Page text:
##### Reflect

Find the Reflected Vector of Vector1 on a plane that is perpendicular to Vector2.

When performing *Reflect, enter a vector length of 1 into the Vector2 field.

#### Vector3 Multiply

This Action allows you to enter a magnification factor to multiply the length of a Vector3 variable by that factor.

(1) Select the variable.

(2) Enter the magnification factor.

You can also select a variable for this value by pressing the equal sign to the right of the input field.

(3) Checking the box for “Every Frame” executes this Action for every frame while in this State.

##### Vector Inversion

By setting a negative multiplier, you can invert the direction of a vector.

#### Vector3 Normalize

This action sets the length of a Vector3 variable to approximately 1.

(1) Select the variable.

(2) Checking the box for “Every Frame” execute this Action for every frame while in this State.

#### Vector3 Clamp Magnitude

This Action enters the maximum length for a vector. If the length of the Vector3 variable is greater than the maximum value, then it shortens the length of the vector to the maximum value and aligns it so that the length of the Vector3 variable is less than or equal to the maximum value.

(1) Select the Variable.

(2) Enter the maximum value for the vector length.

You can also select a variable for this value by pressing the equal sign to the right of the input field.

(3) Checking the box for “Every Frame” executes this Action for every frame while in this State.

#### Select Ramdom Vector3

This Action allows you to assign a randomly chosen vector to a variable. You can set up these vectors yourself.

(1) Enter the number of vectors. This number will determine the number of combinations for (2) and (3).

(2) Enter a vector.

You can also select a vector variable by pressing the equal sign to the right of the input field.

(3) For the Weight field, enter a number 0 to 1 to calculate the percentage by which the vector is weighted.

You can also select a variable for this value by pressing the equal sign to the right of the input field.

(4) Select the desired variable.

#### Vector3 Lerp

This Action allows you to assign a start and end point for a vector of points on a line segment. Create endpoints by selecting a start point vector and an end point vector, and then enter a value between 0 and 1 to define the distance between the start point and the end point.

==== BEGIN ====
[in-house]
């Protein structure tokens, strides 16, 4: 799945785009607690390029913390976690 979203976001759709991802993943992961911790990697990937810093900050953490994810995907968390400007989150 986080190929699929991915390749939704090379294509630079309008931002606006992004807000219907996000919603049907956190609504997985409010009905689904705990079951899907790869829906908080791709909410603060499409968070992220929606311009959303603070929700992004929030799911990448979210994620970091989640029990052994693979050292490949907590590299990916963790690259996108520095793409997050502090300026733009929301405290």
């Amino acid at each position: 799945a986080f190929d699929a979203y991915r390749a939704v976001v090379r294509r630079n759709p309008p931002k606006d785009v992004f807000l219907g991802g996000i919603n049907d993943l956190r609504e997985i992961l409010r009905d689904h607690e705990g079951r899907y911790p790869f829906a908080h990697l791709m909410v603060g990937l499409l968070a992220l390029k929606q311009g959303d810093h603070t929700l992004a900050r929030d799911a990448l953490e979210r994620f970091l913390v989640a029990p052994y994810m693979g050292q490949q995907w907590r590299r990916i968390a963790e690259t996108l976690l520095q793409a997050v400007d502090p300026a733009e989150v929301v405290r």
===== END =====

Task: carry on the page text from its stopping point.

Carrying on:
(1) Enter a starting point vector.

You can also select a vector variable by pressing the equal sign to the right of the input field.

(2) Enter an ending point vector.

You can also select a vector (or Float) variable by pressing the equal sign to the right of the input field.

(4) Select a variable to assign a vector to.

(5) Checking the box for “Real Time” executes this Action for every frame while in this State.

#### Vector3 Interpolate

This Action allows you to assign a Vector3 variable to another type of Vector that will transition on a line between Vectors over time.

(1) Choose how the value transitions with respect to Time: Linear, or Ease In Out.

The difference between Linear and Ease In Out is as follows.

Linear: The vector moves at the same speed from beginning to end.

Ease In Out: The first and last vectors transition at a slower speed.

(2) Enter the vector before the transition.

You can also select a vector variable by pressing the equal sign to the right of the input field.

(3) Enter the vector after the transition.

You can also select a vector variable by pressing the equal sign to the right of the input field.

(4) Enter the time it should take for the value to transition.

You can also select a Float variable for this value by pressing the equal sign to the right of the input field.

(5) Select a variable to assign a vector to.

(6) Select the event to fire when this Action is finished.

(7) If the box is checked, the length of the transition time will not be affected by the flow of time (TimeScale) in the scene.

#### Vector3 Rotate Towards

This Action rotates the vector in the Current Direction toward the vector in the Target direction while simultaneously stretching or shrinking the length of the vector in the Current Direction to match the length of the vector in the Target Direction.